## Periodic Reporting for period 1 - SoftRyd (Soft-matter collective phenomena in Rydberg gases)

Reporting period: 2016-10-01 to 2018-09-30

In the last few decades, it has become possible to experimentally study systems of interacting atoms or molecules evolving according to the laws of quantum mechanics, which has stimulated the theoretical study of such quantum many-body systems. The field is now characterised by an active exchange between theory and experiment. In this context, the aim of this project is to gain a deeper understanding of emerging collective effects in Rydberg gases, i.e. systems of atoms excited to high-lying states. Rydberg gases are becoming ever more controllable in experiment, and have shown great potential for applications in quantum information and sensing technologies. Surprisingly, the collective effects resulting from the very strong interactions of such systems resemble those found in the physics of liquids close to the glass transition. Such compelling analogies remained unexplored before the beginning of this project, as the community of researchers that study glassy systems and those who study quantum many-body systems use very different conceptual frameworks. By combining the expertise of the Supervisor in the physics of Rydberg gases and the previous research experience of the Researcher in glassy physics, a fruitful collaboration that lives on in several ongoing projects has been established.

The main objectives of the project are:

1) The study of the quantum regime of Rydberg gases far from equilibrium. While the dynamics in the classical limit (where quantum superpositions decay very rapidly) had been studied to some extent, Rydberg gases in regimes where quantum effects strongly influence the dynamics remained unexplored.

2) Exploring the dynamics of multi-component Rydberg gases. While most of the previous work deals with the case where there is only one excited state (as excited by an electromagnetic field oscillating at a particular frequency), in the presence of more complex fields, several excited levels become involved in the dynamics. This case had not been explored despite its experimental relevance, and the fact that the engineering of multistable Rydberg gases, where applied electric fields lead to vastly different dynamics, may have implications for sensing technologies.

3) This objective deals with two aspects common to both (1) and (2).This include: (a) to study the dynamics of Rydberg gases using critical phenomena approaches, (b) to establish collaborations with experimental groups in order to validate new theoretical results, with the Researcher leading the exchange between theorists and experimentalists.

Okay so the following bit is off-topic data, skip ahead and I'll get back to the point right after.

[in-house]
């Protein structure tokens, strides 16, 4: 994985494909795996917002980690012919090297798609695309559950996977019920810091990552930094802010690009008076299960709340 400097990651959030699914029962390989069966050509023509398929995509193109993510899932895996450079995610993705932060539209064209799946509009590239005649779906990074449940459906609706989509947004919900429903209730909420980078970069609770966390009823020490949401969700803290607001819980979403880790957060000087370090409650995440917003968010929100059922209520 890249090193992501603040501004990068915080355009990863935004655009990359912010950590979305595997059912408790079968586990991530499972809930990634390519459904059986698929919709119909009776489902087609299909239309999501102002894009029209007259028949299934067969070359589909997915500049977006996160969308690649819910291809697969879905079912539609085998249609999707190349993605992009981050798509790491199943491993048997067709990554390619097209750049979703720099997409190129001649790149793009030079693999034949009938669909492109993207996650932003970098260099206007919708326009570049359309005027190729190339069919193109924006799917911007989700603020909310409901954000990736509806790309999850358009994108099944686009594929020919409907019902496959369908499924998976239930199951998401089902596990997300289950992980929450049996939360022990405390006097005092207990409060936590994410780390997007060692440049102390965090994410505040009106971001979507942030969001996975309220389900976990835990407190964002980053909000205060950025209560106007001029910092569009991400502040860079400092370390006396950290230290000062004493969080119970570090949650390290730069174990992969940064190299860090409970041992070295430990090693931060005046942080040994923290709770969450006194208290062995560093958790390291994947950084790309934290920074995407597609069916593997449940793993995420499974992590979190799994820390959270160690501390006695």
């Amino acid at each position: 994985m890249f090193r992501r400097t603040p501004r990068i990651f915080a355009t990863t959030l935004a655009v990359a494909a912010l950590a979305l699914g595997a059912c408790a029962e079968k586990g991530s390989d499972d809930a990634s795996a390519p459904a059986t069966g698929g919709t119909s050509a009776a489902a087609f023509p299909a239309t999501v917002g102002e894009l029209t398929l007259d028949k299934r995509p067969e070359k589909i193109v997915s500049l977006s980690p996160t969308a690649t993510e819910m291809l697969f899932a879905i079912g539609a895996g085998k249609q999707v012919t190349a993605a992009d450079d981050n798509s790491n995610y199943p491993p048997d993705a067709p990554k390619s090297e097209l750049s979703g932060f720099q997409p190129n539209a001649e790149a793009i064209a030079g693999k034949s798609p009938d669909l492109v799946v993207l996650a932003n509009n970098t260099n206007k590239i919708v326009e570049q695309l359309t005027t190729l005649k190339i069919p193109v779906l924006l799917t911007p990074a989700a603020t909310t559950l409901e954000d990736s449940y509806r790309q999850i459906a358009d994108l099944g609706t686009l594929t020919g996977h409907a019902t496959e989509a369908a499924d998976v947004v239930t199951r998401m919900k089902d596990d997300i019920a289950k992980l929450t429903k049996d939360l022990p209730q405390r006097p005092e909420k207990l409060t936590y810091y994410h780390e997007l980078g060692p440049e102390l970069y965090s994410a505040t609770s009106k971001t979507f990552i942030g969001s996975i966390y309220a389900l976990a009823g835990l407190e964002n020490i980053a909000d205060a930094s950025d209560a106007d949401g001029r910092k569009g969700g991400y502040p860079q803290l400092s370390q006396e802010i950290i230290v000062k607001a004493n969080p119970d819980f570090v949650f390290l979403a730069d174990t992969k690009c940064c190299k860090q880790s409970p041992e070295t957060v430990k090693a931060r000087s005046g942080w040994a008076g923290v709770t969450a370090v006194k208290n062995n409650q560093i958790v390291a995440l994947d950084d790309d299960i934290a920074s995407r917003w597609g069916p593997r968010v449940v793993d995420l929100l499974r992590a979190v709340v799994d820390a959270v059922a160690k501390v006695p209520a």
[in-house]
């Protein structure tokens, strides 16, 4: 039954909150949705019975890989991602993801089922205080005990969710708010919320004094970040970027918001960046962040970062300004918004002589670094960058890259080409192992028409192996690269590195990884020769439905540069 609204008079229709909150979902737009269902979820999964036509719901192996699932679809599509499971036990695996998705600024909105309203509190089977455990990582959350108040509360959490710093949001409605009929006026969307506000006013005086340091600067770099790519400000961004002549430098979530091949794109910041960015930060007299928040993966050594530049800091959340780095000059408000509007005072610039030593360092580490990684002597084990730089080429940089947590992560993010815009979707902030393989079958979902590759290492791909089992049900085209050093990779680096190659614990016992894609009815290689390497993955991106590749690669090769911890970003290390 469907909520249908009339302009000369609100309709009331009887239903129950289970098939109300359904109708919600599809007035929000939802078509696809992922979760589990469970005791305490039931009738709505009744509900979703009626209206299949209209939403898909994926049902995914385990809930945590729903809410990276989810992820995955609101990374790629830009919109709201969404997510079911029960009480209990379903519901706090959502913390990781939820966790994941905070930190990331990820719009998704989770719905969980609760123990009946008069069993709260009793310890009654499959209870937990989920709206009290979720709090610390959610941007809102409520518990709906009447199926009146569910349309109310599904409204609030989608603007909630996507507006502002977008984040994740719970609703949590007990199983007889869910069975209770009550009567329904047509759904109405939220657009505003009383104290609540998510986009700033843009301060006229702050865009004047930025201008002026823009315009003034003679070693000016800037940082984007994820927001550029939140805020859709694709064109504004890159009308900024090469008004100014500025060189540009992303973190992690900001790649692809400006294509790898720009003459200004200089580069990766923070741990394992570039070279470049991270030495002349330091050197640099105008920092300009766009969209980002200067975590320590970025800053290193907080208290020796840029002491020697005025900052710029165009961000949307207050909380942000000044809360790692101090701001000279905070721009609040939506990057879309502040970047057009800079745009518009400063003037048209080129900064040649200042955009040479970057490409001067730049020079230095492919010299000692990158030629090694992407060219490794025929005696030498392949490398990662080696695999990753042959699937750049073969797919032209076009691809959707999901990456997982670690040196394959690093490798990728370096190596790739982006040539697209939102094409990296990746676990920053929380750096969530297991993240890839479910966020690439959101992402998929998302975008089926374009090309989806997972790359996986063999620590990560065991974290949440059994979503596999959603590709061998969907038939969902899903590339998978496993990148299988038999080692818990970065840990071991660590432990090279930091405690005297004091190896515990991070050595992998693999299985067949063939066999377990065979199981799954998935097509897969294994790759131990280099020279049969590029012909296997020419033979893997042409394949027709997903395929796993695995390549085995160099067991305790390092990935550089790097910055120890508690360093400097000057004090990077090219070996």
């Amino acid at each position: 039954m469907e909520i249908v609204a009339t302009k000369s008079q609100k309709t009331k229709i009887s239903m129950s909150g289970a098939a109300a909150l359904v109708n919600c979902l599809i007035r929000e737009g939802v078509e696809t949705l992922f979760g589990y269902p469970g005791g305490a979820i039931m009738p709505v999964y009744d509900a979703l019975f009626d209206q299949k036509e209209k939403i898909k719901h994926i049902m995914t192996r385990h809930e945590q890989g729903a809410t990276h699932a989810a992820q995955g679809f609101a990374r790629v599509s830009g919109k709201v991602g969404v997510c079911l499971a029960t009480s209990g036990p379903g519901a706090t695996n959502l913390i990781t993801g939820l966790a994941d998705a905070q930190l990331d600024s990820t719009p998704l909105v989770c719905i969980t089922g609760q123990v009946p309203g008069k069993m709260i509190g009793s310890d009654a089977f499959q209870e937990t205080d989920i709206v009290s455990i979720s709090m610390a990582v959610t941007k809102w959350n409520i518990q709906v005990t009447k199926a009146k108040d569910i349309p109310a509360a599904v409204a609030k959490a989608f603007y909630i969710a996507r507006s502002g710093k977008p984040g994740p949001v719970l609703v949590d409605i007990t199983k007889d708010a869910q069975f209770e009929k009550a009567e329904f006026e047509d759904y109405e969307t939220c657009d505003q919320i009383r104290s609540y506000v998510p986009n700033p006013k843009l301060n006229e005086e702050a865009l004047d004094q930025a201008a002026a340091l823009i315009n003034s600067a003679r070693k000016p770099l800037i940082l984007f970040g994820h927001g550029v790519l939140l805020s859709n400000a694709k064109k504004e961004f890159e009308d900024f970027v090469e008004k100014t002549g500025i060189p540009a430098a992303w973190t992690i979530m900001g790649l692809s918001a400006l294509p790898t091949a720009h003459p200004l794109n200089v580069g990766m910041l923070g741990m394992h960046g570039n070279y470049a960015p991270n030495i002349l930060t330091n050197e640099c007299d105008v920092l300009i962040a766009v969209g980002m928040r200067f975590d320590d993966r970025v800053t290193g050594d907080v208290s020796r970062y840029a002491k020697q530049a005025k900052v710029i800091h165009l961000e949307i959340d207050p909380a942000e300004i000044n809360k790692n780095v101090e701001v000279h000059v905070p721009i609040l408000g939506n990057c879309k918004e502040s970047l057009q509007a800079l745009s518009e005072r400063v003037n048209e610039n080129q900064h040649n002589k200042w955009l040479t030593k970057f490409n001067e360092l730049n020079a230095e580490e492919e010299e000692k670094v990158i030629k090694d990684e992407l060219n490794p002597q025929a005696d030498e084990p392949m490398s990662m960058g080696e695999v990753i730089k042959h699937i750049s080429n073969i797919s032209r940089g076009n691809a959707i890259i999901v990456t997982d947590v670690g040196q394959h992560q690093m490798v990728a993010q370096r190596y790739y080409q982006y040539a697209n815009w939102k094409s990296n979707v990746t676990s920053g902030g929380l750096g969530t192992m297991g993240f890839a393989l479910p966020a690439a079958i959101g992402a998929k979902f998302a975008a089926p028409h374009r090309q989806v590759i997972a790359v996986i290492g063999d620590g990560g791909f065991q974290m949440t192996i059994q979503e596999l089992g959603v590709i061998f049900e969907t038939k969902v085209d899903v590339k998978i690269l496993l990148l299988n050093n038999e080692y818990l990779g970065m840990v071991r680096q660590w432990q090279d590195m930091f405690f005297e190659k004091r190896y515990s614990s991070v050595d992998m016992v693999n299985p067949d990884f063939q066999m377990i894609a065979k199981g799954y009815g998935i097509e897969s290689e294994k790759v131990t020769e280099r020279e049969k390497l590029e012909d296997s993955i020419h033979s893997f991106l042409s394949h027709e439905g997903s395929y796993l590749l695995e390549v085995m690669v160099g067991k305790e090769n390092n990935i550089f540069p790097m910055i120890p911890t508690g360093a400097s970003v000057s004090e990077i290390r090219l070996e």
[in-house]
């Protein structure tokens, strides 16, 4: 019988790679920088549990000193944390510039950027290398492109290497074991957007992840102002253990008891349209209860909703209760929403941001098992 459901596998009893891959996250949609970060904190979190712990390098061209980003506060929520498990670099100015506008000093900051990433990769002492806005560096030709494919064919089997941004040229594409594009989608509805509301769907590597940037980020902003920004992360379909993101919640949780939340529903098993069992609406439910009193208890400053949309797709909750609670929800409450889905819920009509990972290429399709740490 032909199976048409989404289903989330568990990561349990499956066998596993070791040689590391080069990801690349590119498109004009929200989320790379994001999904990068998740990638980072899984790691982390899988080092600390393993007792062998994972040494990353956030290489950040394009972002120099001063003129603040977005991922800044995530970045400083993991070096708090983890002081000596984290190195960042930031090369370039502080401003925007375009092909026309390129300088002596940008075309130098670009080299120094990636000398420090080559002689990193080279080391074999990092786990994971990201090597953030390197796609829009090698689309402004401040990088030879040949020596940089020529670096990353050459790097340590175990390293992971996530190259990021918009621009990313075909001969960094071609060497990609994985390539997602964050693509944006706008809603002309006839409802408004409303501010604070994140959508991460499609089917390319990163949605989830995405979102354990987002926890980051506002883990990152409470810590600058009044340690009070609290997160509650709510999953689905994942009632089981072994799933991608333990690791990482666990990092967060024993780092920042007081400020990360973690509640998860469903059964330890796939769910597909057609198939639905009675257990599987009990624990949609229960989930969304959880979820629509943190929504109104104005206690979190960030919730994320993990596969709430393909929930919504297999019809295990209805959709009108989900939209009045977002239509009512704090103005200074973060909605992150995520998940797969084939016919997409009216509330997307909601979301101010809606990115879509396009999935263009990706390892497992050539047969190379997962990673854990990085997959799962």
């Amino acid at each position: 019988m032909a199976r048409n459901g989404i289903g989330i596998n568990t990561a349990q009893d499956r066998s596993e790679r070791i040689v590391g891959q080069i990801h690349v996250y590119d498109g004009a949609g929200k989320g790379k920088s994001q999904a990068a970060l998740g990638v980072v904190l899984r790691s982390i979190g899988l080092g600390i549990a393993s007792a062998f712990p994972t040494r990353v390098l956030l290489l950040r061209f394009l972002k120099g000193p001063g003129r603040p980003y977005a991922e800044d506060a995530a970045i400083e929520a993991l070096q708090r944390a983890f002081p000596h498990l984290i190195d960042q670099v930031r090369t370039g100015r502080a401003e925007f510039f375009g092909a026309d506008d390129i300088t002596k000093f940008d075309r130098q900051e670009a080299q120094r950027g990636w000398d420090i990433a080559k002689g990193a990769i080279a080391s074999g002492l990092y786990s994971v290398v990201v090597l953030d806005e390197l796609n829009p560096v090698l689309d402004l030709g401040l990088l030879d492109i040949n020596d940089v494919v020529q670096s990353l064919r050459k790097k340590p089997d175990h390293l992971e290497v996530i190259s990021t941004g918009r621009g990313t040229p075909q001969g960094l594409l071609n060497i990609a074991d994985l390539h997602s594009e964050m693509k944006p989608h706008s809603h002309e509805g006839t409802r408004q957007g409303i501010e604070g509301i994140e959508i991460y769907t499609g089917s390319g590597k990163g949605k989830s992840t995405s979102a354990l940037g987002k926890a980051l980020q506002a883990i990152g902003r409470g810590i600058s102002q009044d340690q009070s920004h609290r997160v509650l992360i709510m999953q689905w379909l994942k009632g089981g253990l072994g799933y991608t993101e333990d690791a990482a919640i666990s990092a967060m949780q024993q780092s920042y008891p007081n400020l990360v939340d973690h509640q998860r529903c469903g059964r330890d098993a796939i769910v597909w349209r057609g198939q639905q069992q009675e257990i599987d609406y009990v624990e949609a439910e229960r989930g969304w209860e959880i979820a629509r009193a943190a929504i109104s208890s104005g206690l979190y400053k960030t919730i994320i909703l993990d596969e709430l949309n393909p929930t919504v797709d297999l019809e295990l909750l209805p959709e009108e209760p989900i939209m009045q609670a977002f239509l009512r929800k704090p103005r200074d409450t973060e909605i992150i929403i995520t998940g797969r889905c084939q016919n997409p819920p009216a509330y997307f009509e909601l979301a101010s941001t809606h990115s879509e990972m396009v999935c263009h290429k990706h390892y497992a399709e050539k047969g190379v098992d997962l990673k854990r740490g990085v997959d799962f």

The main objectives of the project are:

1) The study of the quantum regime of Rydberg gases far from equilibrium. While the dynamics in the classical limit (where quantum superpositions decay very rapidly) had been studied to some extent, Rydberg gases in regimes where quantum effects strongly influence the dynamics remained unexplored.

2) Exploring the dynamics of multi-component Rydberg gases. While most of the previous work deals with the case where there is only one excited state (as excited by an electromagnetic field oscillating at a particular frequency), in the presence of more complex fields, several excited levels become involved in the dynamics. This case had not been explored despite its experimental relevance, and the fact that the engineering of multistable Rydberg gases, where applied electric fields lead to vastly different dynamics, may have implications for sensing technologies.

3) This objective deals with two aspects common to both (1) and (2).This include: (a) to study the dynamics of Rydberg gases using critical phenomena approaches, (b) to establish collaborations with experimental groups in order to validate new theoretical results, with the Researcher leading the exchange between theorists and experimentalists.

The following results have been achieved so far:

A) The transition between classical and quantum dynamics in Rydberg gases out of equilibrium has been clarified [1]. This study has confirmed that the behaviour in the classical limit (see Ref. [2]) remains qualitative unchanged even for relatively high levels of 'quantumness'. This addresses the major goal of Objective 1.